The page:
Pouessel et al.8 contacted 152 families of children with food allergies that included 111 children with a mean age of 6.5 years. Using questionnaires, they noted that 76% of parents were taught with a training device and 49% were either taught or given written instructions. However, when asked to list symptoms that required the used of the epinephrine autoinjector, only 48% were able to list more than one response; 54% of the children had an anapylaxis “plan” and only 60% of the children had a complete emergency kit that included epinephrine, inhaled beta-agonist, corticosteroid and anti-histamine. Even the children with asthma had often forgotten their beta agonist at school. Pouessel concluded that the use of an epinephrine autoinjector was “inadequately demonstrated” and that more was required in the form ofinformation, educational programs, and follow-up.

100 mothers were taught how to use EpiPens and Anapens. In a follow-up, researchers found that 15% of them could not use the devices correctly despite a one-on-one demonstration; 4% could not fire the Anapen; and an alarming 26% could not activate the EpiPen. The researchers strongly recommended more training.9

Parental discomfort with epinephrine autoinjector has been shown as a factor in parents’ reluctance to use them. A survey of 165 parents of children who had been prescribed an EpiPen found that while 42% of children had had an anaphylactic episode, only 8% of parents administered the EpiPen. The researchers10 found that knowledge did not provide the essential degree of comfort. Fear was the most likely contributing factor that paralyzed and prevented parents from taking the appropriate action. The factors that enhanced comfort included

  • prior administration of an EpiPen
  • training in the use of the EpiPen
  • empowerment.

Parental feelings of empowerment increased the likelihood of appropriate use of the EpiPen. Hence repeated training is a requirement and should be given at every opportunity.


It is absolutely essential that patients at risk of anaphylaxis, such as those with severe or uncontrolled asthma,

  • be educated as to the seriousness of the reaction
  • be taught avoidance measures
  • be prescribed an epinephrine autoinjector
  • be taught how to use it
  • engage in role playing with a placebo device in the presence of an educator
  • have a written emergency plan
  • obtain medical identification (bracelet, wallet card)
  • be reminded to elevate the lower extremities or to lie down during an episode.  (Sudden death can occur in a patient who stands or sits suddenly.)

Patients do need to be taught to use the epinephrine autoinjector when symptoms are severe and if they are in doubt as to the severity of the reaction. The slogan “When in doubt, DO” is a helpful reminder to use the epinephrine autoinjector and get professional medical assistance. The message and the training must be repeated at every opportunity to reinforce self-efficacy and to affirm the parent’s ability to take the requisite action when needed.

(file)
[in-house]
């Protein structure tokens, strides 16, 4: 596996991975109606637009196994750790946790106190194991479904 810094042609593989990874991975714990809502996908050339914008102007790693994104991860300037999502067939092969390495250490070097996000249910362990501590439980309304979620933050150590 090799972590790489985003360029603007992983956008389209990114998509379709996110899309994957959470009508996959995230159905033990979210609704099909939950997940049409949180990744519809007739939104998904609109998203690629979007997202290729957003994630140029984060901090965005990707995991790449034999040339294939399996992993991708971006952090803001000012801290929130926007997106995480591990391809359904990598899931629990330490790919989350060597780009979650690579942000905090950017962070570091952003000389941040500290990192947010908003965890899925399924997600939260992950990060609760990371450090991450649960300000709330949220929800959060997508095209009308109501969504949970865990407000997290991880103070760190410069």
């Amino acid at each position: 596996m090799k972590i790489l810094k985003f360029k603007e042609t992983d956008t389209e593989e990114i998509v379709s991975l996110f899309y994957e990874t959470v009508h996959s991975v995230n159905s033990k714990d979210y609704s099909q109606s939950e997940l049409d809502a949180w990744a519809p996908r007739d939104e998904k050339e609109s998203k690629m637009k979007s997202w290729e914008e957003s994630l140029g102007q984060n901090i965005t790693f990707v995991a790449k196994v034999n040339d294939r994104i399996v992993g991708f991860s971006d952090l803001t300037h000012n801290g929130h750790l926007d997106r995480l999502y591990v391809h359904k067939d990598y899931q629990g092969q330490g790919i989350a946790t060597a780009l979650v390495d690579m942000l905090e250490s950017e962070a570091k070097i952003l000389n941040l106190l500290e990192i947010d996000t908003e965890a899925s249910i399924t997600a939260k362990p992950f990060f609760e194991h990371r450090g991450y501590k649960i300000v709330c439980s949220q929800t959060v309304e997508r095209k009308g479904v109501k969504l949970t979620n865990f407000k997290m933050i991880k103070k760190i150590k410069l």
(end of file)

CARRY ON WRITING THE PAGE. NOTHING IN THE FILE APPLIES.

1. Simons FER, Ardusso LRF, Bilo MB et al. International consensus on (ICON) anaphylaxis. World Allergy Organization Journal 2014, 7:9doi:10.1186/1939-4551-7-9
  2. Sicherer SH, Noone SA and Munoz-Furlong A. The impact of childhood food allergy on quality of life. Ann Allergy Asthma Immunol. 2001; 87: 461–464
  3. Simons FE, Ardusso LRF et al. World Allergy Organization Guidelines for the Assessment and Management of Anaphylaxis. Curr Opin Allergy Clin Immunol. 2012;12(4): 389-99
  4. Jerschow E, Lin RY et al. Fatal anaphylaxis in the United States, 1999-2010: Temporal patterns and demographic associations. JACI, 2014; 134(6):1318-1328.e7 DOI: 10.1016/j.jaci.2014.08.018
  5. Simons FE, Ebisawa M, et al. 2015 update of the evidence base: World Allergy Organization anaphylaxis guidelines. World Allergy Organ J. 2015 Oct 28;8(1):32. doi: 10.1186/s40413- 015-0080-1. eCollection 2015.
  6. Burstein M, Rubinow A, Shalit M. Cyclic anaphylaxis associated with menstruation. Ann Allergy. 1991 Jan;66(1):36-8.
  7. Webb LM, Lieberman P. Anaphylaxis: a review of 601 cases. Ann Allergy Asthma Immunol. 2006 Jul;97(1):39-43.
  8. Pouessel G, Deschildre A, et al. Parental knowledge and use of epinephrine auto-injector for children with food allergy. Pediatr Allergy Immunol. 2006 May;17(3):221-6.
  9. Brown J, Tuthill D,et al. A randomized maternal evaluation of epinephrine autoinjection devices. Pediatr Allergy Immunol. 2013 Mar;24(2):173-7. doi: 10.1111/pai.12048.
  10. Kim JS, Sinacore JM, Pongracic JA. Parental use of EpiPen for children with food allergies. JACI 2005; 116(1): 164-68DOI: